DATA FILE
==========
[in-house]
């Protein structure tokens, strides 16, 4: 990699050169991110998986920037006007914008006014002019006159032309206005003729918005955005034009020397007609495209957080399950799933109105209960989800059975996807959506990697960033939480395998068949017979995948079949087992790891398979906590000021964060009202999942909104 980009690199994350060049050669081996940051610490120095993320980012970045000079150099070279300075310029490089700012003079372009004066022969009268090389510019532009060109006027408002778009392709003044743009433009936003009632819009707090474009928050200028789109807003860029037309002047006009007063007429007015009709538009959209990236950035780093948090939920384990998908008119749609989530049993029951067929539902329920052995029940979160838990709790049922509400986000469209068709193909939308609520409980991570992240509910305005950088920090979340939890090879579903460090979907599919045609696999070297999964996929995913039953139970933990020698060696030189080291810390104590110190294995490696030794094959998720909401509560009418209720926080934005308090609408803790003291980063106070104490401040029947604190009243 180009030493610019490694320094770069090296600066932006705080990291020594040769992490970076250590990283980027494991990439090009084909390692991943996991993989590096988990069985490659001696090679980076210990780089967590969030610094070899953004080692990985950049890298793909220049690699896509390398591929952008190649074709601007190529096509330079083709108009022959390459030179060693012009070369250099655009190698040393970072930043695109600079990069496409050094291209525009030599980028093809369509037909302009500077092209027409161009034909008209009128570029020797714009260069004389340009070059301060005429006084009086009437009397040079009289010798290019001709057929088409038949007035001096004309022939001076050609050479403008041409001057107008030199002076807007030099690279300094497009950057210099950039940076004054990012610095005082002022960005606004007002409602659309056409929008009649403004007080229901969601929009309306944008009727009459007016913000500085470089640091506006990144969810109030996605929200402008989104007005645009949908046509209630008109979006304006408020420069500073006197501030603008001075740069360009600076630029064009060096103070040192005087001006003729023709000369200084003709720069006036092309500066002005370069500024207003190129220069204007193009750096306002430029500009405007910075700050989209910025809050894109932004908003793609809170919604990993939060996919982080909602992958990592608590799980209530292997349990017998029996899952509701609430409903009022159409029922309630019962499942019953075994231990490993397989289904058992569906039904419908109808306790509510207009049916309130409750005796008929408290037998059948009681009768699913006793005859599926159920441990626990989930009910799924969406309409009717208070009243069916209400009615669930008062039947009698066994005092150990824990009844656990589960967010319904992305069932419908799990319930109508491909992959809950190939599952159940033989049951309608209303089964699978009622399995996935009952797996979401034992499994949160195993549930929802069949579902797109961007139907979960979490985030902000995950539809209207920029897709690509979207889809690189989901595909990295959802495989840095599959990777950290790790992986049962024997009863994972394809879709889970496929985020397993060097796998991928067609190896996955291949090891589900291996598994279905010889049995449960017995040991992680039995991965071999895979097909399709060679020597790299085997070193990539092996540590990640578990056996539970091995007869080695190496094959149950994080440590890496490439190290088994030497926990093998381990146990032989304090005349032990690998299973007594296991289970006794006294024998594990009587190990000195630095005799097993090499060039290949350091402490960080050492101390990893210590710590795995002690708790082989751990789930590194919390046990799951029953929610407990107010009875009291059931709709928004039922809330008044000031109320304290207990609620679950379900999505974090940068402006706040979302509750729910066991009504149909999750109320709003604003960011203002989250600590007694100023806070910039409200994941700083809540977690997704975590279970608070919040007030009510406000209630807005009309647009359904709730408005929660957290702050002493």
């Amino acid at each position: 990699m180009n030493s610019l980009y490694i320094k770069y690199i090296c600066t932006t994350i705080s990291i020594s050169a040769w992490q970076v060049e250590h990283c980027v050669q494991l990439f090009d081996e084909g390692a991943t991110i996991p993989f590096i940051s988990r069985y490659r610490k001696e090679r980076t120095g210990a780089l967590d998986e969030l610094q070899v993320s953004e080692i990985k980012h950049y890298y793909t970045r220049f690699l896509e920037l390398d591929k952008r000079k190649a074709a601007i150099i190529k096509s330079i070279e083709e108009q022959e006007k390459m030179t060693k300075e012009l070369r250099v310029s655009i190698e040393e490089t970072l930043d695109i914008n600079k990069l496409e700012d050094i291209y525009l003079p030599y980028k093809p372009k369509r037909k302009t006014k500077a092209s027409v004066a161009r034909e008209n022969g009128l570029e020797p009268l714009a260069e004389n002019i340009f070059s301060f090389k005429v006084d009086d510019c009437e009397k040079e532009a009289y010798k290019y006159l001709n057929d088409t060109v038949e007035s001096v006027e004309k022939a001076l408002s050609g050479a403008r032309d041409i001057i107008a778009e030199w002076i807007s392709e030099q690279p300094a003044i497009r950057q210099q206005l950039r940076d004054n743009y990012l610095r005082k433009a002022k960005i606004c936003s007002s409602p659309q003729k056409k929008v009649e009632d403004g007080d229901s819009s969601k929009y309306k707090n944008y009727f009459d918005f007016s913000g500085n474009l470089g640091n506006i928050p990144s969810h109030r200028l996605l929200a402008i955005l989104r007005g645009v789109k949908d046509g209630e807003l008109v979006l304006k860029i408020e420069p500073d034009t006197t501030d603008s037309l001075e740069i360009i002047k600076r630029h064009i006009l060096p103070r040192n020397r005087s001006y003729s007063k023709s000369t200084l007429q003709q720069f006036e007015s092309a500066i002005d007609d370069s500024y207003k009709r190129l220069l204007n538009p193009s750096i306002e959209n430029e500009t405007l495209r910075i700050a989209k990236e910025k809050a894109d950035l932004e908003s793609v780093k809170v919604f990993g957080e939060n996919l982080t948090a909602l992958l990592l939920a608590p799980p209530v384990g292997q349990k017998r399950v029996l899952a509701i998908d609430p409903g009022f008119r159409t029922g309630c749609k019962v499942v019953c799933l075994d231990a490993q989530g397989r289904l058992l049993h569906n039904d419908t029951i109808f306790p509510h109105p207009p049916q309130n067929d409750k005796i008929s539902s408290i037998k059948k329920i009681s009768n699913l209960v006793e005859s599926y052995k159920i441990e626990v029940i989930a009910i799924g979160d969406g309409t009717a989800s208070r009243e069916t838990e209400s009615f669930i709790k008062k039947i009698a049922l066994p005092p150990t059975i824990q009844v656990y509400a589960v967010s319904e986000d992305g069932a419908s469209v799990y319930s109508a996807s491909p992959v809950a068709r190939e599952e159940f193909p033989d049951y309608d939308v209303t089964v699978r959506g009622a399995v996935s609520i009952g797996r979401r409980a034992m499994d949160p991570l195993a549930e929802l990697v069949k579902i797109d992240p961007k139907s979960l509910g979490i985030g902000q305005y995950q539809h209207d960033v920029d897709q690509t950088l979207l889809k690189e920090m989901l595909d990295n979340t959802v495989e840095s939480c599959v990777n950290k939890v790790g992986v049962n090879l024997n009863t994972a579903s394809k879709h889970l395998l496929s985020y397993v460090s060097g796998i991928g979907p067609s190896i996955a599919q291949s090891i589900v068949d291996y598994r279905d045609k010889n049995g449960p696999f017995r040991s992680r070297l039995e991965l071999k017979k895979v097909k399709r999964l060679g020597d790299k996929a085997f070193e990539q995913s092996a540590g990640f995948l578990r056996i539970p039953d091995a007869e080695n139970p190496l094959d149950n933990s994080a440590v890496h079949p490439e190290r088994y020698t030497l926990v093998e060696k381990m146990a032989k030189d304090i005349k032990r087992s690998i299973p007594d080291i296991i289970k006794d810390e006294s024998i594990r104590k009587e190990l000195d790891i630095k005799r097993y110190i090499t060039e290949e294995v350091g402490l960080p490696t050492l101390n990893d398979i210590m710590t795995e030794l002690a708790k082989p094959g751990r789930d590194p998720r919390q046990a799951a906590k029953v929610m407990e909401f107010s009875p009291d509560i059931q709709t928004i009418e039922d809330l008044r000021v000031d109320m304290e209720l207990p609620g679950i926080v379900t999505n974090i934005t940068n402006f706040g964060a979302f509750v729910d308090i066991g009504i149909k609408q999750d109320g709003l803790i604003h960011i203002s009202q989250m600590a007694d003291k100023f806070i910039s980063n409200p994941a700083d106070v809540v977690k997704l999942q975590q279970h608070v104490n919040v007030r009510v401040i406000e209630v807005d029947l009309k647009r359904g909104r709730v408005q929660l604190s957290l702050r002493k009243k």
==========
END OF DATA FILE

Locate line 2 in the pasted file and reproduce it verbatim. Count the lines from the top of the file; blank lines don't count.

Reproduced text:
């Protein structure tokens, strides 16, 4: 990699050169991110998986920037006007914008006014002019006159032309206005003729918005955005034009020397007609495209957080399950799933109105209960989800059975996807959506990697960033939480395998068949017979995948079949087992790891398979906590000021964060009202999942909104 980009690199994350060049050669081996940051610490120095993320980012970045000079150099070279300075310029490089700012003079372009004066022969009268090389510019532009060109006027408002778009392709003044743009433009936003009632819009707090474009928050200028789109807003860029037309002047006009007063007429007015009709538009959209990236950035780093948090939920384990998908008119749609989530049993029951067929539902329920052995029940979160838990709790049922509400986000469209068709193909939308609520409980991570992240509910305005950088920090979340939890090879579903460090979907599919045609696999070297999964996929995913039953139970933990020698060696030189080291810390104590110190294995490696030794094959998720909401509560009418209720926080934005308090609408803790003291980063106070104490401040029947604190009243 180009030493610019490694320094770069090296600066932006705080990291020594040769992490970076250590990283980027494991990439090009084909390692991943996991993989590096988990069985490659001696090679980076210990780089967590969030610094070899953004080692990985950049890298793909220049690699896509390398591929952008190649074709601007190529096509330079083709108009022959390459030179060693012009070369250099655009190698040393970072930043695109600079990069496409050094291209525009030599980028093809369509037909302009500077092209027409161009034909008209009128570029020797714009260069004389340009070059301060005429006084009086009437009397040079009289010798290019001709057929088409038949007035001096004309022939001076050609050479403008041409001057107008030199002076807007030099690279300094497009950057210099950039940076004054990012610095005082002022960005606004007002409602659309056409929008009649403004007080229901969601929009309306944008009727009459007016913000500085470089640091506006990144969810109030996605929200402008989104007005645009949908046509209630008109979006304006408020420069500073006197501030603008001075740069360009600076630029064009060096103070040192005087001006003729023709000369200084003709720069006036092309500066002005370069500024207003190129220069204007193009750096306002430029500009405007910075700050989209910025809050894109932004908003793609809170919604990993939060996919982080909602992958990592608590799980209530292997349990017998029996899952509701609430409903009022159409029922309630019962499942019953075994231990490993397989289904058992569906039904419908109808306790509510207009049916309130409750005796008929408290037998059948009681009768699913006793005859599926159920441990626990989930009910799924969406309409009717208070009243069916209400009615669930008062039947009698066994005092150990824990009844656990589960967010319904992305069932419908799990319930109508491909992959809950190939599952159940033989049951309608209303089964699978009622399995996935009952797996979401034992499994949160195993549930929802069949579902797109961007139907979960979490985030902000995950539809209207920029897709690509979207889809690189989901595909990295959802495989840095599959990777950290790790992986049962024997009863994972394809879709889970496929985020397993060097796998991928067609190896996955291949090891589900291996598994279905010889049995449960017995040991992680039995991965071999895979097909399709060679020597790299085997070193990539092996540590990640578990056996539970091995007869080695190496094959149950994080440590890496490439190290088994030497926990093998381990146990032989304090005349032990690998299973007594296991289970006794006294024998594990009587190990000195630095005799097993090499060039290949350091402490960080050492101390990893210590710590795995002690708790082989751990789930590194919390046990799951029953929610407990107010009875009291059931709709928004039922809330008044000031109320304290207990609620679950379900999505974090940068402006706040979302509750729910066991009504149909999750109320709003604003960011203002989250600590007694100023806070910039409200994941700083809540977690997704975590279970608070919040007030009510406000209630807005009309647009359904709730408005929660957290702050002493």